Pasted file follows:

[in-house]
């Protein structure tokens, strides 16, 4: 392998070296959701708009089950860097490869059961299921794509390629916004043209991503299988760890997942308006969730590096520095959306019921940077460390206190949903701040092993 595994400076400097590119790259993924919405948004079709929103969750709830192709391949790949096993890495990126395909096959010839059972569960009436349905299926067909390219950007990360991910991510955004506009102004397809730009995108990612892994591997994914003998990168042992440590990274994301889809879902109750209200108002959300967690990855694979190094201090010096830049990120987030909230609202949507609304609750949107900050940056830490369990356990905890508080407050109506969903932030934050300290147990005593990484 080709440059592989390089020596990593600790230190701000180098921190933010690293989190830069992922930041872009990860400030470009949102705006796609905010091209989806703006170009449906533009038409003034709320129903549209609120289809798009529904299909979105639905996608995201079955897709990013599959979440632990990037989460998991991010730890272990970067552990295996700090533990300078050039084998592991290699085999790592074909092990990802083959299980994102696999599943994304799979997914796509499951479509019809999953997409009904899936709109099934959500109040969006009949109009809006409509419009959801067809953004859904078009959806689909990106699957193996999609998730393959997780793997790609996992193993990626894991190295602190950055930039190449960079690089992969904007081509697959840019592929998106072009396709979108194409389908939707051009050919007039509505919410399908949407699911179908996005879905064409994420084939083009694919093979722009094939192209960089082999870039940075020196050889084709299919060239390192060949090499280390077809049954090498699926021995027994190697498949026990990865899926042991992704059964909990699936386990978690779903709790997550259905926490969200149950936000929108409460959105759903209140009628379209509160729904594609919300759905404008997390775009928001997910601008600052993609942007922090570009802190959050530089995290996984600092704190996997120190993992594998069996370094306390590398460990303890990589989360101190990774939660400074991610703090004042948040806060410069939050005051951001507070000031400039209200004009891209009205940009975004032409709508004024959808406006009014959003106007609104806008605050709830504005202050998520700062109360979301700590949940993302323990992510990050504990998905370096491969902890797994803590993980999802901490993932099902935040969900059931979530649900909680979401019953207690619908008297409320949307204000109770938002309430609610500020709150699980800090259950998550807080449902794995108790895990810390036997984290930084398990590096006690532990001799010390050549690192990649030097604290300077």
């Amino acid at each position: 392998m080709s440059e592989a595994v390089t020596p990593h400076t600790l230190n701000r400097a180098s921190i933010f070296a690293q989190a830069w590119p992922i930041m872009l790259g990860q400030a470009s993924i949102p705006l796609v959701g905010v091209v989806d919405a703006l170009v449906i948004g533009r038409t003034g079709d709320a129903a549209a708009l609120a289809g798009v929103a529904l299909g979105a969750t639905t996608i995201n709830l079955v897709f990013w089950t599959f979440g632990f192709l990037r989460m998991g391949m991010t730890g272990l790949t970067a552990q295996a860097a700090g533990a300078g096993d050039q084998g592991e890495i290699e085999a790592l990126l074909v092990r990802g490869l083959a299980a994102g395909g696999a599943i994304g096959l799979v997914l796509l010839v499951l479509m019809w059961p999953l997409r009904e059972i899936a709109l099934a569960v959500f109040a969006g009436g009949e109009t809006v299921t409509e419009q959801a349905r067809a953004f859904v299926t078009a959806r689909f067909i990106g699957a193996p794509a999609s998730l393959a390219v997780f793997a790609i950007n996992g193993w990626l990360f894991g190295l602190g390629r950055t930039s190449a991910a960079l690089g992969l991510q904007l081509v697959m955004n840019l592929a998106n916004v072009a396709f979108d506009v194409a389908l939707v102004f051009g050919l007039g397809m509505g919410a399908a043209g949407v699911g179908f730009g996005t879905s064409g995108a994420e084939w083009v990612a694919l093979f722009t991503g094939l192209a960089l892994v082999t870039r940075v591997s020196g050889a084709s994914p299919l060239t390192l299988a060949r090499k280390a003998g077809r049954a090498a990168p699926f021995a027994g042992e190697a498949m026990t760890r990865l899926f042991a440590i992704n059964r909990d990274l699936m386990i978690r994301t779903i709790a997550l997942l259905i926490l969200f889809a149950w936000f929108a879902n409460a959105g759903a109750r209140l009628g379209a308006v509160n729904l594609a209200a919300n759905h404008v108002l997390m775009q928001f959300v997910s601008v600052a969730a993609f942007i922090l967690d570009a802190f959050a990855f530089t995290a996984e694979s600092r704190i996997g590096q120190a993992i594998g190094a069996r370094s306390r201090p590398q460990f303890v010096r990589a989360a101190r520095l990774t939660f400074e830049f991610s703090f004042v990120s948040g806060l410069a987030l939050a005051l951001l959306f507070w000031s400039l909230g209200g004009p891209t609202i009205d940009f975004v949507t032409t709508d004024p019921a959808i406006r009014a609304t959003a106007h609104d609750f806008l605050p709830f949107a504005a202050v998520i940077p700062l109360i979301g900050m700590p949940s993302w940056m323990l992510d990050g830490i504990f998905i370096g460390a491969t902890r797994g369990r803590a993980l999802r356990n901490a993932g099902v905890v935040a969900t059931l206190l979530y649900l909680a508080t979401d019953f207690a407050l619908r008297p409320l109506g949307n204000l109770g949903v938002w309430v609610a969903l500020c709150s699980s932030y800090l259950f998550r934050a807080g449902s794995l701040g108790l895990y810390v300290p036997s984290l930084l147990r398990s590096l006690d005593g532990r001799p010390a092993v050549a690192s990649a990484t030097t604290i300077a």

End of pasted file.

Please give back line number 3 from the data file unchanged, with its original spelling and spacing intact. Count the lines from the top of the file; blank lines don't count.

């Amino acid at each position: 392998m080709s440059e592989a595994v390089t020596p990593h400076t600790l230190n701000r400097a180098s921190i933010f070296a690293q989190a830069w590119p992922i930041m872009l790259g990860q400030a470009s993924i949102p705006l796609v959701g905010v091209v989806d919405a703006l170009v449906i948004g533009r038409t003034g079709d709320a129903a549209a708009l609120a289809g798009v929103a529904l299909g979105a969750t639905t996608i995201n709830l079955v897709f990013w089950t599959f979440g632990f192709l990037r989460m998991g391949m991010t730890g272990l790949t970067a552990q295996a860097a700090g533990a300078g096993d050039q084998g592991e890495i290699e085999a790592l990126l074909v092990r990802g490869l083959a299980a994102g395909g696999a599943i994304g096959l799979v997914l796509l010839v499951l479509m019809w059961p999953l997409r009904e059972i899936a709109l099934a569960v959500f109040a969006g009436g009949e109009t809006v299921t409509e419009q959801a349905r067809a953004f859904v299926t078009a959806r689909f067909i990106g699957a193996p794509a999609s998730l393959a390219v997780f793997a790609i950007n996992g193993w990626l990360f894991g190295l602190g390629r950055t930039s190449a991910a960079l690089g992969l991510q904007l081509v697959m955004n840019l592929a998106n916004v072009a396709f979108d506009v194409a389908l939707v102004f051009g050919l007039g397809m509505g919410a399908a043209g949407v699911g179908f730009g996005t879905s064409g995108a994420e084939w083009v990612a694919l093979f722009t991503g094939l192209a960089l892994v082999t870039r940075v591997s020196g050889a084709s994914p299919l060239t390192l299988a060949r090499k280390a003998g077809r049954a090498a990168p699926f021995a027994g042992e190697a498949m026990t760890r990865l899926f042991a440590i992704n059964r909990d990274l699936m386990i978690r994301t779903i709790a997550l997942l259905i926490l969200f889809a149950w936000f929108a879902n409460a959105g759903a109750r209140l009628g379209a308006v509160n729904l594609a209200a919300n759905h404008v108002l997390m775009q928001f959300v997910s601008v600052a969730a993609f942007i922090l967690d570009a802190f959050a990855f530089t995290a996984e694979s600092r704190i996997g590096q120190a993992i594998g190094a069996r370094s306390r201090p590398q460990f303890v010096r990589a989360a101190r520095l990774t939660f400074e830049f991610s703090f004042v990120s948040g806060l410069a987030l939050a005051l951001l959306f507070w000031s400039l909230g209200g004009p891209t609202i009205d940009f975004v949507t032409t709508d004024p019921a959808i406006r009014a609304t959003a106007h609104d609750f806008l605050p709830f949107a504005a202050v998520i940077p700062l109360i979301g900050m700590p949940s993302w940056m323990l992510d990050g830490i504990f998905i370096g460390a491969t902890r797994g369990r803590a993980l999802r356990n901490a993932g099902v905890v935040a969900t059931l206190l979530y649900l909680a508080t979401d019953f207690a407050l619908r008297p409320l109506g949307n204000l109770g949903v938002w309430v609610a969903l500020c709150s699980s932030y800090l259950f998550r934050a807080g449902s794995l701040g108790l895990y810390v300290p036997s984290l930084l147990r398990s590096l006690d005593g532990r001799p010390a092993v050549a690192s990649a990484t030097t604290i300077a």